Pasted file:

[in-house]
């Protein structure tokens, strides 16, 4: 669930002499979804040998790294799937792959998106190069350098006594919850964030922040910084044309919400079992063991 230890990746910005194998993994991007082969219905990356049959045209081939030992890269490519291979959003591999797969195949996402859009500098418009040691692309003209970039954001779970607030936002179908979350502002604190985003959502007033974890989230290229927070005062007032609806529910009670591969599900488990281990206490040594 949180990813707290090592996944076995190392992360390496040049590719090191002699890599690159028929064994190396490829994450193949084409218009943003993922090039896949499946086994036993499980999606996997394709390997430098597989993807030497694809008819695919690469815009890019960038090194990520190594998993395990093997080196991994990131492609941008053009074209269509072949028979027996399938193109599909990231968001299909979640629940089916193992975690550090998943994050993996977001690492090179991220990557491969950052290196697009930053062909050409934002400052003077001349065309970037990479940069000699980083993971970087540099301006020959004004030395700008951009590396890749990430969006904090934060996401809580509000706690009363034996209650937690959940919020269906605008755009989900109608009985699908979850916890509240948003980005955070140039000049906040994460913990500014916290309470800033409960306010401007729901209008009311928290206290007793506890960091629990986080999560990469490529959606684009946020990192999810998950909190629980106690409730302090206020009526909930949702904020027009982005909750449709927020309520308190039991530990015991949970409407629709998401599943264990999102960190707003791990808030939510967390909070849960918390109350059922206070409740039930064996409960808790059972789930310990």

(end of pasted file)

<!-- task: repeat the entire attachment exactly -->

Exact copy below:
[in-house]
């Protein structure tokens, strides 16, 4: 669930002499979804040998790294799937792959998106190069350098006594919850964030922040910084044309919400079992063991 230890990746910005194998993994991007082969219905990356049959045209081939030992890269490519291979959003591999797969195949996402859009500098418009040691692309003209970039954001779970607030936002179908979350502002604190985003959502007033974890989230290229927070005062007032609806529910009670591969599900488990281990206490040594 949180990813707290090592996944076995190392992360390496040049590719090191002699890599690159028929064994190396490829994450193949084409218009943003993922090039896949499946086994036993499980999606996997394709390997430098597989993807030497694809008819695919690469815009890019960038090194990520190594998993395990093997080196991994990131492609941008053009074209269509072949028979027996399938193109599909990231968001299909979640629940089916193992975690550090998943994050993996977001690492090179991220990557491969950052290196697009930053062909050409934002400052003077001349065309970037990479940069000699980083993971970087540099301006020959004004030395700008951009590396890749990430969006904090934060996401809580509000706690009363034996209650937690959940919020269906605008755009989900109608009985699908979850916890509240948003980005955070140039000049906040994460913990500014916290309470800033409960306010401007729901209008009311928290206290007793506890960091629990986080999560990469490529959606684009946020990192999810998950909190629980106690409730302090206020009526909930949702904020027009982005909750449709927020309520308190039991530990015991949970409407629709998401599943264990999102960190707003791990808030939510967390909070849960918390109350059922206070409740039930064996409960808790059972789930310990």